When ideating her products, Ami Colé founder and chief executive officer Diarrha N’Diaye said community was key.
At Fairchild Media Group’s 2022 Sustainability Forum, N’Diaye outlined her philosophy on product formulation. As it turns out, her approach is both a response and a love letter to the consumers she caters to.
“We surveyed our community before we launched, about 400 to 500 women, asking them how important ‘clean’ was to them on a scale of one to 10. It came in at seven. We knew it was high on our priority list,” N’Diaye said. “We create this space where she can come in, and can invite her in.”
The brand also focuses on tried-and-true ingredients that consumers will recognize. “There’s a huge opportunity for education, like why baobab seed extract is important for this skin type,” N’Diaye said of her line’s hero ingredient. “When you think about our people, we know shea butter works, cacao butter works, whether you’re pregnant or nursing or looking to nourish the skin overnight. You’re grabbing these traditional ingredients, and there’s a huge opportunity to modernize that storytelling, bring it to the forefront and bring transparency to the forefront.”
N’Diaye founded Ami Colé after time in the trenches at L’Oréal and Glossier — “I joke around that it was my business school…you’re in the belly of the beast,” she said — after realizing no brands were offering the no-makeup makeup aesthetic to consumers with deeper skin tones. What’s more, sustainably minded products were quickly becoming more and more important to consumers, and despite the costs, she felt it was imperative to make Ami Colé a more environmentally friendly brand.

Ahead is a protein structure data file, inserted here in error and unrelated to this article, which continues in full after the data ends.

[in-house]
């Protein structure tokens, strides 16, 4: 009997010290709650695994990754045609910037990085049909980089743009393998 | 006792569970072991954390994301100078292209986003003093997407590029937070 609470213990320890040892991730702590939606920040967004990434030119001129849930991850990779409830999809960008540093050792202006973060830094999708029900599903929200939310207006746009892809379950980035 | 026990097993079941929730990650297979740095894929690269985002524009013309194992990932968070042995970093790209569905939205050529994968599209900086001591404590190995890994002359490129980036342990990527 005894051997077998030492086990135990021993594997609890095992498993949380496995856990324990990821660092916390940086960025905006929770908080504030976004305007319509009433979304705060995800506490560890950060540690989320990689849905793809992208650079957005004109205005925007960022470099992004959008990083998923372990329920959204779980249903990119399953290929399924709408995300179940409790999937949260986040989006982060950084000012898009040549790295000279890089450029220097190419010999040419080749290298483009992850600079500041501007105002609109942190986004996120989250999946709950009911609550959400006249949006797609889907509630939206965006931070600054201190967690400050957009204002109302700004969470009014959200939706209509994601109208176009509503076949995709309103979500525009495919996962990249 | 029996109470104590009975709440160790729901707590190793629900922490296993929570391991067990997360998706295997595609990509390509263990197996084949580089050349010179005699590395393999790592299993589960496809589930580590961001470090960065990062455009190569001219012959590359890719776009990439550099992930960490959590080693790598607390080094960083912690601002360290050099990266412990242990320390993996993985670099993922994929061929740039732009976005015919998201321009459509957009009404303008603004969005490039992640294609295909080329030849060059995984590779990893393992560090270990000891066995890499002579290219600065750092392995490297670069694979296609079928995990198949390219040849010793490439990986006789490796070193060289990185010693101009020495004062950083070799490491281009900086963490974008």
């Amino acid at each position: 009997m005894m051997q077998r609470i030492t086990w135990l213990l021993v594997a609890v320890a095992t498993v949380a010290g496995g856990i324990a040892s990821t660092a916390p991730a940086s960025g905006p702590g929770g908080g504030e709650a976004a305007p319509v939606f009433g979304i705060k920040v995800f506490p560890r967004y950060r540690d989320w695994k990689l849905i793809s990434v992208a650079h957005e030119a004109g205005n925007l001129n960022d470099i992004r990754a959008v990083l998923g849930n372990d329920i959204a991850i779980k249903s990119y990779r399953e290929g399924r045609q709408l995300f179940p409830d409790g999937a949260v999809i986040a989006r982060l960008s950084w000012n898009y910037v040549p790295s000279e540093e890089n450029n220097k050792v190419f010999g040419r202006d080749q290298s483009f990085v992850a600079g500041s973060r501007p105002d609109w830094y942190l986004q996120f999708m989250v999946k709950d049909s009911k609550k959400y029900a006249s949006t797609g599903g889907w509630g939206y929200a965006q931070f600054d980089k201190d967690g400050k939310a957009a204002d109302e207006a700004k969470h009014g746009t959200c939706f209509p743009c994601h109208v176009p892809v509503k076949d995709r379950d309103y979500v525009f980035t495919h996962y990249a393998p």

“It’s so hard from a sheer profits and losses perspective, but as a new brand, there is no other option. You have to think about how to be even better,” she said. “When it comes to your ingredients, packaging and carbon footprint, you have to think about how you’re actually affecting the world around you. We’ve done enough damage as an industry, unfortunately.”
Ami Colé’s skin tint, one of its hero products, uses sugarcane and bioresin, while also including recyclable materials with biodegradable ink.
Transparency is also key in product marketing, N’Diaye added, acknowledging that beauty brands still have a lot of progress to make. Similarly, consumer adoption was another hurdle. “We try to just explain through our website what it is, we know this much, here’s how you can help. It’s not a slap on the wrist, we’re trying to understand and find a balance. We think about that with our marketing, and make it very approachable,” she said.
“When L’Oréal makes a pledge, or Estée Lauder makes a pledge, that trickles down and becomes the norm, and you get to see the fruits of that labor,” she said. “Versed has done an amazing job doing that and making sure that everyone’s aware of the conversation, helping out in terms of carbon footprint and what that means for your brand, and what it looks like. I know we’re competitors in some way, but we have to think about the earth.”
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